Fleur de Lit, 1:1 (2017)





Worley Observatory, Shreveport, LA, August 2015



The hard-lit steel plant to the east soils

the once-pure, strict dark of the fields. 

Where else to run away from home to but here,

this observatory that small-town dreamers

built atop a corncrib. Relic like us of the ’60s,

it draws dreamers still, hoping for a spectacle.

Conditions are as good as they get—

no moon, few clouds, even a breeze

to break the heat. Some stranger—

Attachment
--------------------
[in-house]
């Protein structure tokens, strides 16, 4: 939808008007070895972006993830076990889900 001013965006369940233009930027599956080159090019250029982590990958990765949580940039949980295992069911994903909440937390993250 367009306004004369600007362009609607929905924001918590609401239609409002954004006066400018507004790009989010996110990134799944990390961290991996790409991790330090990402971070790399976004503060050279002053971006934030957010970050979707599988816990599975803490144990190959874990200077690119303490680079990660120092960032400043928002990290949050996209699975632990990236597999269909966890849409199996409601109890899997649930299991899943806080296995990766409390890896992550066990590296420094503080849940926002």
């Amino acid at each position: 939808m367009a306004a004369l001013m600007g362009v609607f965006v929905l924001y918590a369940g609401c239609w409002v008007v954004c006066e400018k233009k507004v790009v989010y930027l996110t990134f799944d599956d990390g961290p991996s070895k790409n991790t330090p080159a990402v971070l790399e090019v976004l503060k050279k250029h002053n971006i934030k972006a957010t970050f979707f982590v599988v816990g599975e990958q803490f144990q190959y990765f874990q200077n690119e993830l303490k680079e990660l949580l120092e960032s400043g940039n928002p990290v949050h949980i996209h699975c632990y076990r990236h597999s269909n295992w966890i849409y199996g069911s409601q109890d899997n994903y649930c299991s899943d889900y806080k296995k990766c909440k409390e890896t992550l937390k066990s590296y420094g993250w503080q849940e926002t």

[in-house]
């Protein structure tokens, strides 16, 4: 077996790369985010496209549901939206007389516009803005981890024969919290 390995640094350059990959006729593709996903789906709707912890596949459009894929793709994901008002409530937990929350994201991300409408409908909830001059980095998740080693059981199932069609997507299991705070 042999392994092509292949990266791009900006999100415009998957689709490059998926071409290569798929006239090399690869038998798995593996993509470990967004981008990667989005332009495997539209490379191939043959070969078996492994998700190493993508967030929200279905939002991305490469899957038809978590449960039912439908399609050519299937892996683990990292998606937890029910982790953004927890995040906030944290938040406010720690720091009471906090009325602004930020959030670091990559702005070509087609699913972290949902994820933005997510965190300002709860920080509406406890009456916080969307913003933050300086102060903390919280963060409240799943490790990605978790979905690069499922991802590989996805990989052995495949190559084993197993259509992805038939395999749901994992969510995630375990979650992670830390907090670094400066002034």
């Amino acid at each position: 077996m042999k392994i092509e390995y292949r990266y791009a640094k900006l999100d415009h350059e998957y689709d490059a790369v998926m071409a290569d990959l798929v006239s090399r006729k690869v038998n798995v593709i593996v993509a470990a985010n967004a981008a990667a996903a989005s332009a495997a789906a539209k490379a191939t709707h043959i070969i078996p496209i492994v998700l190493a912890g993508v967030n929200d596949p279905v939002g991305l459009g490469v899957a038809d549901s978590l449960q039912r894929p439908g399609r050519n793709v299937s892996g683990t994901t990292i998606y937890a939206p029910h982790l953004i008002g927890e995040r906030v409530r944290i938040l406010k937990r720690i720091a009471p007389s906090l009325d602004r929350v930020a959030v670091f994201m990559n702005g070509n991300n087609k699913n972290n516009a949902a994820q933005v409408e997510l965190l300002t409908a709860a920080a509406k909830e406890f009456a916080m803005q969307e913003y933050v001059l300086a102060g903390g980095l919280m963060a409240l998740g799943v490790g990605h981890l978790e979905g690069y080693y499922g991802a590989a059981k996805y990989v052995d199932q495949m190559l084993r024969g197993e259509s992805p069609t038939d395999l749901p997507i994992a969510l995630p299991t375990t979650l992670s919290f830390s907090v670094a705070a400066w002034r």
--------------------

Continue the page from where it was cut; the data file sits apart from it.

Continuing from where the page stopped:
amateur astronomer?—says look to the west,

be patient, releases us to be girls,

to lie flat on dry grass, to watch the sky

for what comes: blinking planes, satellite flares,

heat lightning, the Milky Way … constellations

whose names we don’t know, so we invent them—

Sherpa, Boaz—Labs we mourn. Patience?

We have the patience of girls pole-fishing

with grandfathers deep in swamps,

girls whose stiff-fingered grandmothers spin yarns

endless as galaxies. We have the patience

to pray hard for a miracle.

Slash of a meteor so near, so bright, we startle.

Burned out too fast, too soon, even for a wish.


For Dorie LaRue